By Jacob Nkiwane
A lot has been written and said about the person of Morgan Tsvangirai. The media and other sections of society have sought to create their own image of him. Of late, there have been efforts and attempts to portray him as an extravagant leader who loves luxury and a man who lacks the concern for his fellow citizens.
But is that the true picture? Who is Morgan Tsvangirai?
These questions take me back to the conversation I had some time back with a friend of mine in the United States. We had a Sunday lunch together at a restaurant on the Marina bay near San Francisco. I had previously met him for the first time at Yoshi’s bar and restaurant in Oakland, California.
Every time Tuku toured the United States and in particular San Francisco, he made sure he played at the Yoshi’s restaurant. Oakland is part of the San Francisco metro located on the other side of the Pacific peninsula which is approachable from San Francisco via the spectacular Oakland Bridge.
A number of Zimbabweans in the area came to support and enjoy the music by Tuku. Among them was Danny (not real name) who I estimated to be in his late thirties at the time. I greeted him and he returned greetings with an inviting smile which made me realise he needed to make friendship.
I was alone too, so we danced the night away, exchanged numbers and parted for the night. Danny was working as a Finance manager for a global consultancy firm headquartered in San Francisco.
The restaurant was located on the bay, with half its structure above water. The day was cloudy but warm. We met on the car park and after exchanging friendly greetings, we made a short walk to the restaurant. We announced our presence to the waiter’s desk and were told to wait whilst a table was prepared for us.
We sat on maroon chairs on the waiting area. Some decorative art composed mainly of marine life was perfectly and strategically placed to create a feel of sea cuisine. Before long, a short and smiling lady came and signalled us to follow her. She sat us on a table on the far right of the restaurant.
There were nuts on the table. She left and came back with two baskets of bread and told us to take our time to decide our orders. We each went through a booklet of menus, mostly with menus we never heard before. When the waitress came back, Danny ordered mussels and crab and I had prawns and lobster.
We both ordered Budweiser for beer and waited for our orders. When the waitress was out of sight, we giggled at the fact that Zimbabweans can adjust to any food considering that our country is landlocked with little access to sea food.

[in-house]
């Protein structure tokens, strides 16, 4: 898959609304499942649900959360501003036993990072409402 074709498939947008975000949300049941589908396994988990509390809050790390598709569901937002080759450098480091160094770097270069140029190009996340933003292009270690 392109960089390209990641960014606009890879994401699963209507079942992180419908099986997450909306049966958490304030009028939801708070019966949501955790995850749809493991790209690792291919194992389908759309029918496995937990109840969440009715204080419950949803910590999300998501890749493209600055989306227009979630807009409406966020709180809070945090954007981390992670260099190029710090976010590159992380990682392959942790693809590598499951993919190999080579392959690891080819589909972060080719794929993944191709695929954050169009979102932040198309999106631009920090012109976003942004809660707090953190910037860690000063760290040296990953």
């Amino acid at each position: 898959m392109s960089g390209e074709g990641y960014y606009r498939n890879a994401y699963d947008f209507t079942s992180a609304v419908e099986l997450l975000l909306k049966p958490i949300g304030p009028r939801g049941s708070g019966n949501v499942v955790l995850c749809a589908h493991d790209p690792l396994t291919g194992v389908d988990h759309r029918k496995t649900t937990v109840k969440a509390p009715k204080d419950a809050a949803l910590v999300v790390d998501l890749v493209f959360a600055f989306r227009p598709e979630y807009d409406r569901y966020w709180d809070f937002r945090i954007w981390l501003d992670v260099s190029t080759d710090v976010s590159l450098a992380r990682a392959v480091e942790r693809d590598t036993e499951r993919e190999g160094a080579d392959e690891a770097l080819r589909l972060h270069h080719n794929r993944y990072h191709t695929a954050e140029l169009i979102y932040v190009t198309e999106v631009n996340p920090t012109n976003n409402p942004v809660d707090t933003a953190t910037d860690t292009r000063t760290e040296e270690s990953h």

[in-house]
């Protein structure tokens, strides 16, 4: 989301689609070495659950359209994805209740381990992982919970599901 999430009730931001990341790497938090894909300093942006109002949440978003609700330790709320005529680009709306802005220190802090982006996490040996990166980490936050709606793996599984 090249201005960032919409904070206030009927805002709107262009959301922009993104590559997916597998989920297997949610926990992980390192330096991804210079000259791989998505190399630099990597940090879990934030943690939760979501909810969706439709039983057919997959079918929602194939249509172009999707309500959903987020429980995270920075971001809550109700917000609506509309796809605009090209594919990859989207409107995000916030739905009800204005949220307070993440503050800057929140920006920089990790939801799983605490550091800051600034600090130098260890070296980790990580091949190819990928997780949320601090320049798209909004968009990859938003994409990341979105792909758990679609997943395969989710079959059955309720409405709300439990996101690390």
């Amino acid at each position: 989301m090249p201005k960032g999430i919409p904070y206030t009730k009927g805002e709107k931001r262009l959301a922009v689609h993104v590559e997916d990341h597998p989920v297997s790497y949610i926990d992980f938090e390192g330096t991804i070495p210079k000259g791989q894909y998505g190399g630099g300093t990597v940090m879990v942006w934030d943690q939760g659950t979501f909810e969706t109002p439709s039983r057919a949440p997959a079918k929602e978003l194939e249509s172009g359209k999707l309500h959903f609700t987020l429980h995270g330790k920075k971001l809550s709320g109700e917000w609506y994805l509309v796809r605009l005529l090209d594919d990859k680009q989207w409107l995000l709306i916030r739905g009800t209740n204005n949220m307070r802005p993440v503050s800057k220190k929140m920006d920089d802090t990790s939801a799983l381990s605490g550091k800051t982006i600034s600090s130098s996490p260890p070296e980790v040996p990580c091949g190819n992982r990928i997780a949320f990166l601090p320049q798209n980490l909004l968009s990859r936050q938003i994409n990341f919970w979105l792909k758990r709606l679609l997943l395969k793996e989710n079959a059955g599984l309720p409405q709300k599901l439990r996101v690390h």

San Francisco city was clearly visible over water and appeared beautifully close. Clouds flew past tall sky scrapers creating a dark grey blanket over the city. We could see through a glass wall which enclosed us in. Pigeons were perched on a wooden deck stretching into the ocean from the side of our restaurant.
The ocean looked peaceful. I looked far into the ocean and started to think of home. I decided to steer my mind back to our table.
“It’s a beautiful place here”, I said. “Yeah it is”, Danny replied. “No wonder Jonathan Moyo chose to run to this place when he deserted his colleagues during the liberation struggle. It must have been a safe sanctuary from the headaches of war.
Probably he was sipping tea on this very table when his colleagues were dodging bullets in the bush”. We laughed for a full minute like kids in a toy shop. “He is one of the most uneducated professors I have come to know”, he continued.
“When you hear him talk about patriotism and the liberation struggle, you will be forgiven to think the guy was the war commander. I think it is a cry for relevance”. We laughed again, a bit hard this time and patrons at the next table seemed to notice.
Fortunately, there was Sunday music playing over our heads to make sure patrons would not disturb others.
“Have you been to Alcatraz? That little island in the middle of the ocean over there? I have been there once when I first came to San Francisco. The tour was great, but reminded me of the cruelty to man by man”.
I told him I had been there too and can imagine what prisoners felt for being kept isolated from rest of humanity by a raging treacherous stretch of ocean. Back in the day, Alcatraz was the ‘Robin island’ equivalent of the United States.
Our drinks and meals came and we continued with all sorts of conversations until finally Tsvangirai became the subject of our conversation.
“Last time you said you worked with Tsvangirai before right?” I asked him. “Oh yes for six years”, he replied. “He signed every one of my pay checks and was my boss. I was the Finance officer and he was the Secretary General at ZCTU”.
He took a long sip of beer and continued a careful chore of chewing and opening his mussels. So this man really knows the Prime Minister up close, I imagined to myself. If you want to know somebody’s financial habits, ask his bank manager or accountant.
I squeezed some lemon juice onto my lobster and decided to ask him further in between bites.
“So what’s your take about him? Is the man in politics genuinely or just there to enrich himself? Does he really care about people?” I asked him. He put his fork and knife down and paused for a while before answering my questions.
He swallowed his food and took another big sip of his beer before giving me a long account of the man I never met in person. He sat calmly like a convert confessing the deeper side of his life before a pastor. His account came without effort, something only possible from a colleague with first-hand information.